Goldman and Hennrich Announce Candidacies, Still No Word From Haynes
As I’m sure everyone knows by now, former SIUC Chancellor Sam Goldman officially announced his candidacy for mayor last Friday. This was no big surprise, as it was reported last month that he planned to run. He joins previously announced candidates Brent Ritzel, Joel Fritzler, and George Maroney.
From the Southern Illinoisan article:
Goldman said he wants to improve the city’s business climate and would review regulatory policies and actions to make sure there aren’t unnecessarily burdensome. He also said he would encourage entrepreneurial spirit to promote the innovation and creativity of business-minded citizens.
Goldman said he wants to maintain the city’s strong bond with SIUC and work with the university on attracting and retaining faculty and staff. He also said he would have conversations with students at City Hall and act on good suggestions to make sure the city is student-friendly.
“We need to do that,” Goldman said. “It’s not enough to have a sign that says ‘Welcome to Saluki Country.'”
It’s good that Goldman is interested in improving the business climate, and he is right to target regulatory policies. Title 5 of the Carbondale Revised Code contains sixteen chapters of business regulations, and some of them are unnecessary. For example, did you know a pushcart vendor can’t operate before 1:00 pm on a Sunday? Is that regulation necessary?
Goldman mentions working with SIUC to attract and retain faculty and making the city more student friendly, and these are worthy goals. Still, enrollment declined during Goldman’s tenure as chancellor so I’d like to see some specifics on what he thinks the city can do to help turn SIUC around.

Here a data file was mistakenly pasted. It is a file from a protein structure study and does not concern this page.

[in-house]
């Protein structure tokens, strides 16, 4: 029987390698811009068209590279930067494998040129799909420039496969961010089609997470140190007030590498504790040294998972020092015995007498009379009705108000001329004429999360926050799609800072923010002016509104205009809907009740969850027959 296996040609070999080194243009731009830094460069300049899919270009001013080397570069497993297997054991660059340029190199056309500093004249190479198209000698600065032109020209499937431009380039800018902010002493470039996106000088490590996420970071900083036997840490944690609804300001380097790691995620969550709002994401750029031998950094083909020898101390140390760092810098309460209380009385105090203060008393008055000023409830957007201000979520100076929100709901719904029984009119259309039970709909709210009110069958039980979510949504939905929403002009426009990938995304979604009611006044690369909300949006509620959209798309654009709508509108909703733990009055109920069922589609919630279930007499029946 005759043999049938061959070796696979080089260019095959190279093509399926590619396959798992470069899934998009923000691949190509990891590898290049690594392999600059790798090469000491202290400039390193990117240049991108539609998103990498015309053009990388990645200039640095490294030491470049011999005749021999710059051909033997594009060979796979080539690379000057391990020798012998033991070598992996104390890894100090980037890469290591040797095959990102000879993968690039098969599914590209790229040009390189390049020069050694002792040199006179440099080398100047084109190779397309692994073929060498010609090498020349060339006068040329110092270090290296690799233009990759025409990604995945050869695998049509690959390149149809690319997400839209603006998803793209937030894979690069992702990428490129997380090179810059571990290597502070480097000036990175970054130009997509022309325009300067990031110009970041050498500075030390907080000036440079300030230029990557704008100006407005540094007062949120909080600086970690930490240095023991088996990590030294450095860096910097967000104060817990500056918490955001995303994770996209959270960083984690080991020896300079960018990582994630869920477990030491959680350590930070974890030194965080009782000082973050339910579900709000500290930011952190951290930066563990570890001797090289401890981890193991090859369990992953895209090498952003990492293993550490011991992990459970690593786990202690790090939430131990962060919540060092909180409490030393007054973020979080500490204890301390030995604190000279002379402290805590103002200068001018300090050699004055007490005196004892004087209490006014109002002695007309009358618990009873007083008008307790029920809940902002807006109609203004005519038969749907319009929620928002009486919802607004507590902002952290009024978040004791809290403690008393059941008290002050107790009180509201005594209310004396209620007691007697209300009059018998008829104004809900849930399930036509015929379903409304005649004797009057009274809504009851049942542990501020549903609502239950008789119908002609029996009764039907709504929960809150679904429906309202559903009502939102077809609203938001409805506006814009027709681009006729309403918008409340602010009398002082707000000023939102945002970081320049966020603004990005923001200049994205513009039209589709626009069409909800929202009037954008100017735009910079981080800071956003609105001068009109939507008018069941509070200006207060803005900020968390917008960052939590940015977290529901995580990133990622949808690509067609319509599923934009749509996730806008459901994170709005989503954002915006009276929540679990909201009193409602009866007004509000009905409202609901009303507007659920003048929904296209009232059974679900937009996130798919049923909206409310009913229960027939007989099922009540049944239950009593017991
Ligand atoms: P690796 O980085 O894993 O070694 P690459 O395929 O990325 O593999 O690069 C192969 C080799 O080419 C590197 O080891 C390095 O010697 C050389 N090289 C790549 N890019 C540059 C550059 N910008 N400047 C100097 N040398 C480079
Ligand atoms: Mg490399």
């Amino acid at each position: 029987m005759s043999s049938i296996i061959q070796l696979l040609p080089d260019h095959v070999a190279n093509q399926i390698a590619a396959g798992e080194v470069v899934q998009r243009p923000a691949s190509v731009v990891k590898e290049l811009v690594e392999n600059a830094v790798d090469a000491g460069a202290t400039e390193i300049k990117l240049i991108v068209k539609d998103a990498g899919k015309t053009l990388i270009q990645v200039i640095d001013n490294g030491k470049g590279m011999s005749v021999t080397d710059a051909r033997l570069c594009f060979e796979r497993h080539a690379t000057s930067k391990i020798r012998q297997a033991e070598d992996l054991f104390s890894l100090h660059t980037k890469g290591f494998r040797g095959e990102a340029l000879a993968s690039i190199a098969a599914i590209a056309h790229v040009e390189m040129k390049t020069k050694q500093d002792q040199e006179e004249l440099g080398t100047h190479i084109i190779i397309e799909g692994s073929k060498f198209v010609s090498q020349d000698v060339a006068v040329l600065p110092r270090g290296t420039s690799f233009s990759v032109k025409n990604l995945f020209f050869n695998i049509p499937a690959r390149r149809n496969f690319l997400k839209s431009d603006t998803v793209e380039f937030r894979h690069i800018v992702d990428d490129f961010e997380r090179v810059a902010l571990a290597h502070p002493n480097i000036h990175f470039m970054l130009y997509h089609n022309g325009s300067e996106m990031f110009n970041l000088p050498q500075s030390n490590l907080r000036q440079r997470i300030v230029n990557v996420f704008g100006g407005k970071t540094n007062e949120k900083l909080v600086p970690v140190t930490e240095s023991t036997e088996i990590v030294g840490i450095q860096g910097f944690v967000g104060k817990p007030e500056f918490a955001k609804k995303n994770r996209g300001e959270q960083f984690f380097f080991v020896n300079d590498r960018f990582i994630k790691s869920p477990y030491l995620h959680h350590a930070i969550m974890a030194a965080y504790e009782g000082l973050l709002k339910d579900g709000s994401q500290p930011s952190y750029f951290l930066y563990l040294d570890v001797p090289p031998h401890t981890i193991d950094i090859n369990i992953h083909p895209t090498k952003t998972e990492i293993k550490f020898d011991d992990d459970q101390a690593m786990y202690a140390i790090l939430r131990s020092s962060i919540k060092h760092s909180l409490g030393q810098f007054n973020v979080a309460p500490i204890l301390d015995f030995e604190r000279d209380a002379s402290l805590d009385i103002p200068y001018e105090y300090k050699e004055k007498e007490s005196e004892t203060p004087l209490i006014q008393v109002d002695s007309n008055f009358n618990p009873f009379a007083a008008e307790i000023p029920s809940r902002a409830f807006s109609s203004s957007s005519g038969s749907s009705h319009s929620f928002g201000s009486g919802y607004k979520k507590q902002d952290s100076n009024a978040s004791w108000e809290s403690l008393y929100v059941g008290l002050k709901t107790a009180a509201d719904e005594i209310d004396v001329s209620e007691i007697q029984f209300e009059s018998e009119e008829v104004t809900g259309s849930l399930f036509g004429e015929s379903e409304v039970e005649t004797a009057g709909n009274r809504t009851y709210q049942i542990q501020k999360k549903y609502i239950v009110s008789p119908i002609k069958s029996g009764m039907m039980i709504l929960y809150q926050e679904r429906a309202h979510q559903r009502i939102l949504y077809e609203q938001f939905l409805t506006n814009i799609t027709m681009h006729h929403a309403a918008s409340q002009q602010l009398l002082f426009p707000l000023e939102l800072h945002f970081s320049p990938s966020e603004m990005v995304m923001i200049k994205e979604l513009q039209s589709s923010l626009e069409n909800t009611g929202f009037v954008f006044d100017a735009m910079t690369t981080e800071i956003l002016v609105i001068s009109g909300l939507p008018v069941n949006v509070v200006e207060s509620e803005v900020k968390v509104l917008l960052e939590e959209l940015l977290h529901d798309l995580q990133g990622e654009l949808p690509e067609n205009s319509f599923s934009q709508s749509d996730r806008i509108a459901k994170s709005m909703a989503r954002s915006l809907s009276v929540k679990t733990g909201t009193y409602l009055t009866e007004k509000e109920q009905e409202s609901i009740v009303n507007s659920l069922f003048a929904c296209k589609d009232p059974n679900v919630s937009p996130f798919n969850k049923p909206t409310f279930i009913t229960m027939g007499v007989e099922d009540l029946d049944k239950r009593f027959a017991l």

The Carbondale Times (no website) reported last week that Jerrold Hennrich is planning a run for city council. Hennrich is a student at SIUC. Every city council election features a student candidate or two, and they never win, but Hennrich could potentially be an exception if he runs a good campaign.
Students aren’t usually considered permanent residents and that is a major obstacle they face in local elections, but Hennrich is a home owner, so it looks like he’s planning to stay. He’s also a member of the Elks, so he has at least some ties to the community. At 26, he’s also older than the average student candidate, and he already has one bachelor’s degree.
The Times article didn’t mention any specific platform items, so Hennrich’s goals for the community aren’t clear. Without specific plans, Hennrich will likely join previous student candidates in defeat.
There has still been no official announcement from current councilman Steven Haynes on his plans for the election. Haynes could run for mayor, or for another term on city council, or neither. The rumor is that Haynes plans to run for mayor. A fifth candidate would trigger a primary election.
Comments are welcome.